For Such a Time as This
Updated: May 6, 2020
Elder Jon provides us with words of encouragement and challenge.
From one man he made all the nations, that they should inhabit the whole earth; and he marked out their appointed times in history and the boundaries of their lands.
The first time I remember being stuck at home for an extended period of time was during the Blizzard of 1978. We were in the house for days (not weeks like what we’re dealing with now), but it really made an impression on me. I was 5 years old, and this was the first time I saw nature unleash something that was beyond the power of man to control. It doesn’t sound like this storm hit very hard in Philadelphia, but if you were old enough and lived in New England at that time, and even more so if you lived in the Midwest, you remember it. The snowfall was measured in feet, not inches. And it fell so fast that the plows couldn’t keep up, and life came to a standstill.
The next day, I went outside with my father to “help shovel” our long driveway. There’s a picture of me from this time. I’m standing next to the snow with my own little plastic shovel, and my eyes barely made it up to the level of the snow. But there’s a quiet look of dignity on my face, and I was standing just as tall and proud as a short, 5-year-old kid in a snowsuit could stand.
Allowing me to go outside, not only to brave the elements, but also to help fight against the snow was a good thing for my parents to do, and I think it was an important step in shaping my character. It made me feel strong. It taught me a lesson about doing something to stand up to the trouble that life throws at you.
Now did my father need my help that day? I’ve raised a few kids, and I’m here to tell you that 5-year-olds aren’t known for being especially helpful. My shovel was small. I wasn’t very strong. For all I know I was slowly moving snow from one part of the driveway to another. I bet it wasn’t too long before I got cold and tired. I imagine my mother smiling at me while I was inside drinking some hot chocolate, telling her about how “me and Dad shoveled the driveway," while my father was still out there doing the heavy work.
As I look back on this time, I think this is a good picture of what we look like to our Heavenly Father. He needs our help even less than my father needed mine. The work would probably go faster and easier if we weren’t getting in the way, and He could just do it Himself. But He not only lets us get involved, He actively calls us to join Him in the work. Why does He do this? Because He loves us and He knows that it’s good for us. He wants us to mature and be more like Him, and fight against the storms of life, because it strengthens our faith.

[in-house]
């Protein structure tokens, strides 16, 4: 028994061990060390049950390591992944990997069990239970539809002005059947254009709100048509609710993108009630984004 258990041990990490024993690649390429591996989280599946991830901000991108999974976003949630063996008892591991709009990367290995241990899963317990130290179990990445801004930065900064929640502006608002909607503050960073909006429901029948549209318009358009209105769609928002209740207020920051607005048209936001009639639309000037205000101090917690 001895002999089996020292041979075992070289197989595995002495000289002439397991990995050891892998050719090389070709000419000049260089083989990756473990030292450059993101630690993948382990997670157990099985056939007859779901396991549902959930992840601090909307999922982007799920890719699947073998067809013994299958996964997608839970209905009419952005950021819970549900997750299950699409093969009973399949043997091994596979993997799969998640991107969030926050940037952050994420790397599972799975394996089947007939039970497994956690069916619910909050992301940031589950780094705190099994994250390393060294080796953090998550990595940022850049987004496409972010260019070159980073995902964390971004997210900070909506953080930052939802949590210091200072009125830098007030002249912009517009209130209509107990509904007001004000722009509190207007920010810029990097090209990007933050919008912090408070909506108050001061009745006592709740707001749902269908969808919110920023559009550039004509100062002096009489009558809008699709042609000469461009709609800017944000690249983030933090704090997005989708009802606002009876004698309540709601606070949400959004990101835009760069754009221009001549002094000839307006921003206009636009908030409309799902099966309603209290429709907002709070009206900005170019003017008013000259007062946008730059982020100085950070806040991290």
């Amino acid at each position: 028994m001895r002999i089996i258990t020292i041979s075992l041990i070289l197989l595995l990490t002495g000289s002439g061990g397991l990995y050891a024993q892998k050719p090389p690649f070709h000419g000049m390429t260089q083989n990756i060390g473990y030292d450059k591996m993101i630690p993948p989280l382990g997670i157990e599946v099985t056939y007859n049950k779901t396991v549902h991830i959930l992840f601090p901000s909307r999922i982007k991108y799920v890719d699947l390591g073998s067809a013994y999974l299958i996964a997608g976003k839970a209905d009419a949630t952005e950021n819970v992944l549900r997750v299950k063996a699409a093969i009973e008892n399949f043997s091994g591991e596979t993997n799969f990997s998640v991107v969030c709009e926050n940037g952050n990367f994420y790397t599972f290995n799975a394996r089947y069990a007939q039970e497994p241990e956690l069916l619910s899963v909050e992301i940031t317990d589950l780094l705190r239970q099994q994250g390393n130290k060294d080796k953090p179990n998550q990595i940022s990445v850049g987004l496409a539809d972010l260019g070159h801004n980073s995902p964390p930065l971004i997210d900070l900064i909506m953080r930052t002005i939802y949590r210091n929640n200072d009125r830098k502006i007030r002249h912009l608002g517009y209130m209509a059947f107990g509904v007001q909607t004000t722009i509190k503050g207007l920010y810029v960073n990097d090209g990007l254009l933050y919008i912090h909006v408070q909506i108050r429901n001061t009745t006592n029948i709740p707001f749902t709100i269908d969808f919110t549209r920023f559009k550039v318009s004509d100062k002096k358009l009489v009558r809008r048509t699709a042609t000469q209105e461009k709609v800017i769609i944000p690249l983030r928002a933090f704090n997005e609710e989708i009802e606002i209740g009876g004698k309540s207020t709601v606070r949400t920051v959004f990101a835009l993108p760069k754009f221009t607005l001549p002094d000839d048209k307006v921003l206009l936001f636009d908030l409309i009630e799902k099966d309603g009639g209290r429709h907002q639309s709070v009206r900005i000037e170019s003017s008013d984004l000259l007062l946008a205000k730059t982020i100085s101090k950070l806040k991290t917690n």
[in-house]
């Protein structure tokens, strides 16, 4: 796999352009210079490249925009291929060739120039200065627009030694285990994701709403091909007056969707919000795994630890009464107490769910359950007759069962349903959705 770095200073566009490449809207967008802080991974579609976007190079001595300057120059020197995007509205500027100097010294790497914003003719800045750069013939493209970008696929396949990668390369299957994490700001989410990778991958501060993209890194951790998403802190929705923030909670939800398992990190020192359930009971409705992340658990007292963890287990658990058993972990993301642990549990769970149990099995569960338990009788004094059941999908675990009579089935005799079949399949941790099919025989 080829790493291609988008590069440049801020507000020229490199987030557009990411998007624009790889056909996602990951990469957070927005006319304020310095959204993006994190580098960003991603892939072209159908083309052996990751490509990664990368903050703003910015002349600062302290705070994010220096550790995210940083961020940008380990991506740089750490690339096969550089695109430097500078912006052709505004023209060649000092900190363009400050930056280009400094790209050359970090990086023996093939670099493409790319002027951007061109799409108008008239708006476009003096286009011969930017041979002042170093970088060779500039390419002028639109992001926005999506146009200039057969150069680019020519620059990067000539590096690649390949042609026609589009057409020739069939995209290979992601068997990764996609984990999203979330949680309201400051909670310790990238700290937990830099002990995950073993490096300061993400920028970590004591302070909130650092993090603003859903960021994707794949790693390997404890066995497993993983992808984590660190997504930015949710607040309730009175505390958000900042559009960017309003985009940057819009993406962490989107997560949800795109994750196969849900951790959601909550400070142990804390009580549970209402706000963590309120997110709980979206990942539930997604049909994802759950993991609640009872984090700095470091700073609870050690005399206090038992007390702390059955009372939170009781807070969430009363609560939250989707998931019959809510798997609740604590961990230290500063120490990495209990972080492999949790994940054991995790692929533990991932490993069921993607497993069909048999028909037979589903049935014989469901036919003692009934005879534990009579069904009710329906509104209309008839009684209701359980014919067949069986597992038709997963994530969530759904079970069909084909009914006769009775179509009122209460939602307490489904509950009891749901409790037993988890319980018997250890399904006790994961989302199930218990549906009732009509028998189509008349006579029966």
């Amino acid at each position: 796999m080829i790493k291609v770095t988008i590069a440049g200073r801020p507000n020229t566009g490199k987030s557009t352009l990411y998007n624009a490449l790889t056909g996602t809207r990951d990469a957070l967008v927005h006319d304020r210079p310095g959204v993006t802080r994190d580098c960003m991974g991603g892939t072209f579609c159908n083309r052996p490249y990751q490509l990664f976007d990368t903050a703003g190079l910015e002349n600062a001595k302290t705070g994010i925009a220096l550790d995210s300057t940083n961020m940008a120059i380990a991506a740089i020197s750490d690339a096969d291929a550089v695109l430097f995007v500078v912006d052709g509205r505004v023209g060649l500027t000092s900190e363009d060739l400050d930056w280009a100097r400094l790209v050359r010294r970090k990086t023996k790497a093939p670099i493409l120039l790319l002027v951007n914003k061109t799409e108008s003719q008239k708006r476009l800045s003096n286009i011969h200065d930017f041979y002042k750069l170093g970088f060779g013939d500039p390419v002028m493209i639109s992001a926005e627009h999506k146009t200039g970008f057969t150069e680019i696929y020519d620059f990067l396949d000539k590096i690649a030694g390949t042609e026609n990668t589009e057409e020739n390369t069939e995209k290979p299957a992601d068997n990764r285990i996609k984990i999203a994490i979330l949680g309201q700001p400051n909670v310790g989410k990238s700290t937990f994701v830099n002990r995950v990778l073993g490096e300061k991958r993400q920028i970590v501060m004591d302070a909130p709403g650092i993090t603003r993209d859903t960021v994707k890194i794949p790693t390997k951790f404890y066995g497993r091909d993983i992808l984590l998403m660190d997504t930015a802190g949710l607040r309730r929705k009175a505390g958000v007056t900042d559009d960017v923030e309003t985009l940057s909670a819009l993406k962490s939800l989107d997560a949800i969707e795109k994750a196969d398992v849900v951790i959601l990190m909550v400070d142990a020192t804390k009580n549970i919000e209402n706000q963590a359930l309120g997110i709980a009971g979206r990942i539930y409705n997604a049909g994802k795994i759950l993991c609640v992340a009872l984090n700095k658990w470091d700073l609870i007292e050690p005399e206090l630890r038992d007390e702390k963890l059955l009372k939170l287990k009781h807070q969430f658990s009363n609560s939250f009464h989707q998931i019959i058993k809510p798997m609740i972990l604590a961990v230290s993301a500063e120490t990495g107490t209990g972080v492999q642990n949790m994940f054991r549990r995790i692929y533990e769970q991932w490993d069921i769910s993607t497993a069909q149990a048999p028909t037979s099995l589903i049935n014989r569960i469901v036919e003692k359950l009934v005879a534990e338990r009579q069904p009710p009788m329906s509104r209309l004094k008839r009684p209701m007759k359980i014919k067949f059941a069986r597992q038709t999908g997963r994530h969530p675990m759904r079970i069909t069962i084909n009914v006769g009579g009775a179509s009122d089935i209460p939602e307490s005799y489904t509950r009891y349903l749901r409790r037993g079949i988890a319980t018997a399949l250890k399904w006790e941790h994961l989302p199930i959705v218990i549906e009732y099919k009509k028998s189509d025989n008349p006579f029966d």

Count it all joy, my brothers, when you meet trials of various kinds, for you know that the testing of your faith produces steadfastness. And let steadfastness have its full effect, that you may be perfect and complete, lacking in nothing.
So how can we apply that to this Coronavirus storm we’re in? What has our response been so far, and how should it look different? Are we choosing the option of feeling sorry for ourselves? Nervously checking our phones 12 times a day to see how many new infections have been reported? Waiting for the government to solve everything? Competing with our neighbors to grab all the hand sanitizer and paper products off the grocery store shelves? We’re tempted toward these responses at times, but we know that this isn’t what we’re called to.
SO LET'S REMEMBER THIS. God knew this storm was coming, and if you believe what Acts 17:26 says, He has a specific purpose for YOU being in this storm, at this time and in this place. Even now our Father is at work, and if we’re going to join Him in His work, we need to have an understanding of what He does.
AND WHAT DOES GOD DO? Here's a short list for starters. He PROVIDES for, He HEALS, He PROTECTS, and He MINISTERS to those who are His own, and those who He is still calling into His kingdom. If that’s what He’s doing, let’s join Him! If you spend some time quietly sitting before Him in prayer, He will reveal specific ways He is calling you to work.
But here are a few things you can consider:
Are you feeling scared, lonely, or vulnerable? The best antidote for those emotions is to shift your focus to someone else. Pray for neighbors or church members who are experiencing these same emotions, and when possible, provide help for them in some tangible way.
See that phone in your hand? Take a break from the news and call someone, text them, FaceTime them. Find out how they’re doing. Is it as good as being face-to-face? No. But if we’re purposeful about it, we can have meaningful interactions with others this way.
You know those stimulus checks they’re talking about? Some of us are in a tight spot, and that money will fill a need. But others of us are still working, or still being paid even though we’re not working. Do you know someone in need? How about redirecting some of that money to the mission field?
When you do have to brave the grocery stores, pick up a few extra items for people you know who have a hard time getting out. This not only meets a need, it may keep someone from making an extra trip and risking exposure.
When all is said and done, does God need you in order to get things done? No. Will your feeble efforts compare with what He could accomplish without you? Not at all. But He loves you as a perfect Father, and He wants you to join in His work. What possible reason could you have for passing up on that opportunity?